Swedish utility Vattenfall announced on 14 December that it had signed long-term supply contracts with three nuclear fuel manufacturers, including for the first time Russia's TVEL alongside France’s French Areva and US-based Westinghouse. The agreements, totalling SEK1.2bn ($131m), related to 19 consignments to units 3 and 4 of the Ringhals NPP between 2018 and 2025.
TVEL will account for about a fifth of these. Vattenfall, which operates the four-unit Ringhals plant as well as three-unit Forsmark NPP, said it is committed to having at least two qualified suppliers of nuclear fuel to each of its reactors, adding that fuel accounts for about one-quarter of the total cost of production. Ringhals 1 and all three Forsmark units are boiling water reactors, while Ringhals 2, 3 and 4 are PWRs.
Vattenfall noted that it had "evaluated" TVEL using the same criteria applied to all its suppliers. These include each supplier's commitment to environmental issues, working conditions, employment rights, anti-corruption measures, among others. It noted that its nuclear fuel procurement "complies with the guiding principles" established by the Euratom Supply Agency and the International Atomic Energy Agency. In addition, it said, Areva, TVEL and Westinghouse comply with Vattenfall's code of conduct for suppliers.
Per-Olof Nestenborg, head of Vattenfall Nuclear Fuel, said: "With TVEL we now have suppliers on three continents, which reduces our business risks as well as our dependence on a single supplier." He added: "To this end, we have applied procedures such as physical audits, i.e. on-site inspections. TVEL has been very transparent and open at all times and has clear routines and rules. It also has a great interest in being able to access Western markets and is therefore willing to learn and adapt to our European ways of working."
TVEL, a subsidiary of Russian state nuclear corporation Rosatom, said its contract with Vattenfall was signed on 30 November and covers the supply of TVS-K fuel for the Ringhals plant including delivery of commercial reloads of nuclear fuel assemblies starting from 2021. This is the first contract for commercial reloads of TVS-K, TVEL noted, and it opens new opportunities for the company "to broaden the geography of supplies and to enter other markets with pressurised water reactor (PWR) fuel".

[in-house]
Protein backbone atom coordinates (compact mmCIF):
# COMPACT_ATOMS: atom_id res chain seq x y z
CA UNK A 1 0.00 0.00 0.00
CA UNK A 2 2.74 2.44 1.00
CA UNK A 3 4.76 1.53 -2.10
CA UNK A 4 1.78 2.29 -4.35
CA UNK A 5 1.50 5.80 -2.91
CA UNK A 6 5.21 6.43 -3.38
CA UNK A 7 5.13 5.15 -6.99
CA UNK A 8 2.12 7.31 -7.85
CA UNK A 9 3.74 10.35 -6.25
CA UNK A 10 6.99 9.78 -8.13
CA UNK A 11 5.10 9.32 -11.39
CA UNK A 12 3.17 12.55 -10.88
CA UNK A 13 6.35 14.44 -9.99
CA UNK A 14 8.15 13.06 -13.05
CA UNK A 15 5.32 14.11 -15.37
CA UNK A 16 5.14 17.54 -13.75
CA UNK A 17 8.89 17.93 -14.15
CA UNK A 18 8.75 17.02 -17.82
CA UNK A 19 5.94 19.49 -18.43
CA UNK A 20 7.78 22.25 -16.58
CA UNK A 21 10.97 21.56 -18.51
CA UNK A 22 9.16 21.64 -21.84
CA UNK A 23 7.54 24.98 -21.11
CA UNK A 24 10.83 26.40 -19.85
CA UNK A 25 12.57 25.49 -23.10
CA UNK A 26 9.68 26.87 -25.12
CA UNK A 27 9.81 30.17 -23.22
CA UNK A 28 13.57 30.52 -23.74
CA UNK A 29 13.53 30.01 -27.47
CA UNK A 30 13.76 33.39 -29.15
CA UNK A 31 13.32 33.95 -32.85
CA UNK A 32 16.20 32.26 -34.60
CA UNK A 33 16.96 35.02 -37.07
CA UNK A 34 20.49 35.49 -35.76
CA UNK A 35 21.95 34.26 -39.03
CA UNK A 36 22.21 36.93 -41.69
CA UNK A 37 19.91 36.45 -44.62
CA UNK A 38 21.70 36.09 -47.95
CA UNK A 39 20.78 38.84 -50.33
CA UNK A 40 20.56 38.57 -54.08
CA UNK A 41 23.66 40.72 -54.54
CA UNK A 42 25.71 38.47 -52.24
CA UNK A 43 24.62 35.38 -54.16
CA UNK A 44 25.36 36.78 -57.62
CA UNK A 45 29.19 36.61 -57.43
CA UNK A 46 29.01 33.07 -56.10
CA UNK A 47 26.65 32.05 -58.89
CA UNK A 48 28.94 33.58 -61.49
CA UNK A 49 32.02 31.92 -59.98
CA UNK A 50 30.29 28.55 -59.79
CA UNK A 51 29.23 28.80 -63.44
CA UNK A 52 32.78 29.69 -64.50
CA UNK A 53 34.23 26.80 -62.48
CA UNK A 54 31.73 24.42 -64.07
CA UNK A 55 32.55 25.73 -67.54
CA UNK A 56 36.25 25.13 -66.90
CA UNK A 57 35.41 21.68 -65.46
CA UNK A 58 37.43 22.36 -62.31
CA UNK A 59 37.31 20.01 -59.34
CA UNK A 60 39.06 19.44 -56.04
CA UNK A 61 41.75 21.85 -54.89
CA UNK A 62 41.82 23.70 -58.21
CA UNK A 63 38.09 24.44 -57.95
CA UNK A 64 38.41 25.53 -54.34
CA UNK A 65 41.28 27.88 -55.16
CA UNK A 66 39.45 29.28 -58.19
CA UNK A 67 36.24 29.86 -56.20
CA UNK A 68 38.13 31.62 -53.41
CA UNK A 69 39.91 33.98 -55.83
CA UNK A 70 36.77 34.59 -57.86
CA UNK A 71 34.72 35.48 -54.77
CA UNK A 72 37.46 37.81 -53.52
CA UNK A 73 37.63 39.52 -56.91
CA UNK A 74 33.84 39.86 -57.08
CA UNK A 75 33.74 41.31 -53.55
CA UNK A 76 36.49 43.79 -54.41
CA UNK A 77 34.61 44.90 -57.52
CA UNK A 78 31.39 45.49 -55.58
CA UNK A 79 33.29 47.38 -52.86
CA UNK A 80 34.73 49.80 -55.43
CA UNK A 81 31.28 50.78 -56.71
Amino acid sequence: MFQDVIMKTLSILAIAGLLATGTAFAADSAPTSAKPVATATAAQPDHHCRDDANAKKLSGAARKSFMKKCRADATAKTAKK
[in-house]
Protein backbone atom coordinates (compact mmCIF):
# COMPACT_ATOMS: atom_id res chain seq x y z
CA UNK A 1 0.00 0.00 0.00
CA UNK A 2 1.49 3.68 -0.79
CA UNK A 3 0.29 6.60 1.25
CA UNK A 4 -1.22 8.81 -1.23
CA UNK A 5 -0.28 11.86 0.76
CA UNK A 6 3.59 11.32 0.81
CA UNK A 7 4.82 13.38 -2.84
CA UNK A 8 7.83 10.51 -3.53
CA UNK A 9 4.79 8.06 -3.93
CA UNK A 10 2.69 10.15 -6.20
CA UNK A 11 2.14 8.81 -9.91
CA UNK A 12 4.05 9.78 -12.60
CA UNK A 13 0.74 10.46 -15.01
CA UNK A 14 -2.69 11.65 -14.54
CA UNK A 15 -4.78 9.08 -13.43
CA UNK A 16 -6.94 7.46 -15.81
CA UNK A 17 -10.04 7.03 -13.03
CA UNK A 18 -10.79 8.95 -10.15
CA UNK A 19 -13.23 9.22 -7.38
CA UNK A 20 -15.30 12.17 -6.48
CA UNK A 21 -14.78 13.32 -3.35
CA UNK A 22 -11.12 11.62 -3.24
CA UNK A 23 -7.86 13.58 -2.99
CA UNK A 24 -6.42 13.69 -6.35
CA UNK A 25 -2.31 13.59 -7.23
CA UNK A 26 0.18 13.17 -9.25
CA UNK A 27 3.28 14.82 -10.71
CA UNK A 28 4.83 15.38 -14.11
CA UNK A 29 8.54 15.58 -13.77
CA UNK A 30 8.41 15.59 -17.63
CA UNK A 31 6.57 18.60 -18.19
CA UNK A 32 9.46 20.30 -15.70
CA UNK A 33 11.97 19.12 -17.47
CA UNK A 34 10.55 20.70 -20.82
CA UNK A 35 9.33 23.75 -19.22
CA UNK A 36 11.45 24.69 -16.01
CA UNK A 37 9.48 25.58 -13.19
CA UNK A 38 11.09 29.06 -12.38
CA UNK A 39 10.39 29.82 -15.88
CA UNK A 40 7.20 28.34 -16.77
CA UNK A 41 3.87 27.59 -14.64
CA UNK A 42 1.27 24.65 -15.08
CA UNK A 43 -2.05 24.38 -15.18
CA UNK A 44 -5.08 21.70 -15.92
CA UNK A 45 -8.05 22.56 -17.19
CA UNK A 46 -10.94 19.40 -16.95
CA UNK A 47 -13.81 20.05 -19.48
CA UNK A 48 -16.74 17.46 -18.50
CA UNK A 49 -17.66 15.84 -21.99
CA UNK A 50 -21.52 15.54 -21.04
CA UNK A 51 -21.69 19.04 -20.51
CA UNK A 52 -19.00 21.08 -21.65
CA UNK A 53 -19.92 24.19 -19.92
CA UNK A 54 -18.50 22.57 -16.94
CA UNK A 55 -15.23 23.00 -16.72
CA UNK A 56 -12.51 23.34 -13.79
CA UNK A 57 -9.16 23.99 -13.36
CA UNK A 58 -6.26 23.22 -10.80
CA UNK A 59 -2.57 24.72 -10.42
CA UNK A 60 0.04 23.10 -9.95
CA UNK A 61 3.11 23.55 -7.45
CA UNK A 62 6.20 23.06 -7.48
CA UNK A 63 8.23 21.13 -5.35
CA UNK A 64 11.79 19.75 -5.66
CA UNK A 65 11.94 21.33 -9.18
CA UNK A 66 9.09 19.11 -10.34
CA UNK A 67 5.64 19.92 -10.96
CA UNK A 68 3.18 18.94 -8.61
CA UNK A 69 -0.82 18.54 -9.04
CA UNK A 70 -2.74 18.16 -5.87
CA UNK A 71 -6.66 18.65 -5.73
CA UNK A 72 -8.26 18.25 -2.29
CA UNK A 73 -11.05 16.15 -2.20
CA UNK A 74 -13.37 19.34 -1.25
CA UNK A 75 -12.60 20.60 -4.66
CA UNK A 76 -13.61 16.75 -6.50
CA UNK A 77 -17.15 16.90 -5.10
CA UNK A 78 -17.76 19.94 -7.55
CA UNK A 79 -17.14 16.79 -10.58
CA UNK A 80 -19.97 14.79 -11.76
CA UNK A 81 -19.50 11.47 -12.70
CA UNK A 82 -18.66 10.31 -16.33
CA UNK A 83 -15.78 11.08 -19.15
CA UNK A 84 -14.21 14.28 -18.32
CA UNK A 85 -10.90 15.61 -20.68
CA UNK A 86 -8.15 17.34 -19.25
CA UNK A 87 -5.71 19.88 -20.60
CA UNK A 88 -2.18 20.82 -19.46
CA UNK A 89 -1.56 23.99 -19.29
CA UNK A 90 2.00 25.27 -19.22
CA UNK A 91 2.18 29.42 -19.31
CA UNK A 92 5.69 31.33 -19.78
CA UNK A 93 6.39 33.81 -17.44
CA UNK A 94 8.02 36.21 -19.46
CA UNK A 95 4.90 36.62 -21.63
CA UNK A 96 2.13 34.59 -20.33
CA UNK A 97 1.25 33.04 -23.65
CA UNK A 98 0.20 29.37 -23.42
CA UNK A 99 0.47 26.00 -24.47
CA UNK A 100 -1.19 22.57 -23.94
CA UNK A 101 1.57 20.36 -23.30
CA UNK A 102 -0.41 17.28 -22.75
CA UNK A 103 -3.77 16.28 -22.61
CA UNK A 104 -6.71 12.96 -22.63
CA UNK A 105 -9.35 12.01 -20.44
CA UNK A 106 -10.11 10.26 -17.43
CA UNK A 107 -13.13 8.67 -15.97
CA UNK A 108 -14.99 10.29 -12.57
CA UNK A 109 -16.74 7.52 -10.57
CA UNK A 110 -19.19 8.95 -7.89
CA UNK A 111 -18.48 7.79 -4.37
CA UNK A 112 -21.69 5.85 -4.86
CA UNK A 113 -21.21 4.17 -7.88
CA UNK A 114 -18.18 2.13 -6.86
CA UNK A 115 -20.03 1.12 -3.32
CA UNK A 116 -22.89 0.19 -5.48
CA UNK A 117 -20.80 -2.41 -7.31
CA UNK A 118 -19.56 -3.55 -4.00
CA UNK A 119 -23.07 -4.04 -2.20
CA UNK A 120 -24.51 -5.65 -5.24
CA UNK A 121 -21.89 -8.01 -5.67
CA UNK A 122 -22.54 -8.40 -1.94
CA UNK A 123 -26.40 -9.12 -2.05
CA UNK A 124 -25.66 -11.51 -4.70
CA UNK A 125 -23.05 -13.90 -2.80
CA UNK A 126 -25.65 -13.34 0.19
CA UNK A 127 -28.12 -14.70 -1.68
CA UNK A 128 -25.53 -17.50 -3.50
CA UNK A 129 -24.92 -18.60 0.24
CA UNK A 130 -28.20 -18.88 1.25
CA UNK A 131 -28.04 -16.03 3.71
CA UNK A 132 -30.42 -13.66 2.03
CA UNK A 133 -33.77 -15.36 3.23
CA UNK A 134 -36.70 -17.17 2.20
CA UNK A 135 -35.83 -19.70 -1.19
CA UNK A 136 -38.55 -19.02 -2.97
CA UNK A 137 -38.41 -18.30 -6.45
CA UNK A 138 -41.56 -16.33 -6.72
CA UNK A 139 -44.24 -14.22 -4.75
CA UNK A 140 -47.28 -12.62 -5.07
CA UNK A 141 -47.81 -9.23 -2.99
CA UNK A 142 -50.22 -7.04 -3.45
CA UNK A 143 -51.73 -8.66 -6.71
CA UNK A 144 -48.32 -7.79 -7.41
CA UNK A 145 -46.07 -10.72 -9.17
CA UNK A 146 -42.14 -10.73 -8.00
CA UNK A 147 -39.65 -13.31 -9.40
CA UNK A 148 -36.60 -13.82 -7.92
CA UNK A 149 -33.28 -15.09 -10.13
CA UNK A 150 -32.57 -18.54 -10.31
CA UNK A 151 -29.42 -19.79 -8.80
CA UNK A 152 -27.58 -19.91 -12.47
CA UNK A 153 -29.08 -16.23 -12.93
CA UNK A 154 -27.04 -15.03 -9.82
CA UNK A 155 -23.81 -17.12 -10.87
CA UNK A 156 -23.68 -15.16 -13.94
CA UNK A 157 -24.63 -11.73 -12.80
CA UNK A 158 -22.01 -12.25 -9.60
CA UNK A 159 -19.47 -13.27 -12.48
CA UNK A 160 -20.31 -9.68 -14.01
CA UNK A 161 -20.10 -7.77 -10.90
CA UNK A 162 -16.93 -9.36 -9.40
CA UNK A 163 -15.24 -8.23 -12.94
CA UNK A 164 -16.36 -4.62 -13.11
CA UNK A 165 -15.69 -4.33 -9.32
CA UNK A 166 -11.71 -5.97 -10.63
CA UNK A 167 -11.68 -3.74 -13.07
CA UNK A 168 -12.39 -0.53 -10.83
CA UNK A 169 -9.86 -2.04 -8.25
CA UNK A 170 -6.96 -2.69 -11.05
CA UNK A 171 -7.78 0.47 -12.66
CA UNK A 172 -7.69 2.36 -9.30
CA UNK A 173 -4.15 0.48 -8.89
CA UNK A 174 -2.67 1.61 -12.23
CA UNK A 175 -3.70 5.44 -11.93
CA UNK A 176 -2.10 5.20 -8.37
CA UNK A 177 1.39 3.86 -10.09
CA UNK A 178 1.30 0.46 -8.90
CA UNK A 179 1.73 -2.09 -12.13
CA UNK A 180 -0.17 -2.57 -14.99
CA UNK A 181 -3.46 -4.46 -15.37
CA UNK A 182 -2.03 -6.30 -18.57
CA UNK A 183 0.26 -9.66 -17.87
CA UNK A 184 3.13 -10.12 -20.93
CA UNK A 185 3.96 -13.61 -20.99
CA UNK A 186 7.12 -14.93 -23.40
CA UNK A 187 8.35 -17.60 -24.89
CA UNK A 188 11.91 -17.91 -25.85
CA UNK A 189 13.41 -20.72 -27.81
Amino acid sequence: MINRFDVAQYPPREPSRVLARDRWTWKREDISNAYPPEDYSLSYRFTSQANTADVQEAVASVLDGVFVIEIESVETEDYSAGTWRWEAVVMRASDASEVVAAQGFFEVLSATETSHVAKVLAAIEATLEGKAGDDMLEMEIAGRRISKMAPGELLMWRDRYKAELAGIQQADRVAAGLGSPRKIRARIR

TVEL's president, Yury Olenin, said: "We have been working in cooperation with Vattenfall since 2008. In 2011 the contract for the operation of several Russian lead fuel assemblies was signed. These fuel assemblies continue operating at the third unit of Ringhals NPP; the performance is within the normal design limits with no deviations. Our priority is the highest safety and reliability of the Russian nuclear fuel." TVEL and Vattenfall signed a contract for the delivery of a pilot batch of Russian TVS-K fuel for Ringhals in September 2012.
TVS-K is a 17x17-lattice PWR nuclear fuel assembly developed by TVEL for use in Westinghouse-designed 3- and 4-loop PWRs, drawing on TVEL's experience in the development, manufacture and operation of nuclear fuel for Russian-designed VVER-1000 reactors. In May this year, TVEL and Global Nuclear Fuel Americas (GNF-A) agreed to work together to introduce Russian-designed PWR fuel into the USA. The companies announced a strategic alliance to introduce lead use assemblies of TVEL's TVS-K fuel design in the USA and to seek licensing approval from the US Nuclear Regulatory Commission to supply the fuel in reload quantities. GNF-A will provide US-based project management, licensing, quality assurance and engineering services while TVEL will provide TVS-K design expertise, engineering support and initial fabrication of LUAs. Subsequent LUAs are planned to be produced at GNF-A's facility in Wilmington, North Carolina. GNF is GE-led joint venture with Hitachi and Toshiba Corporation.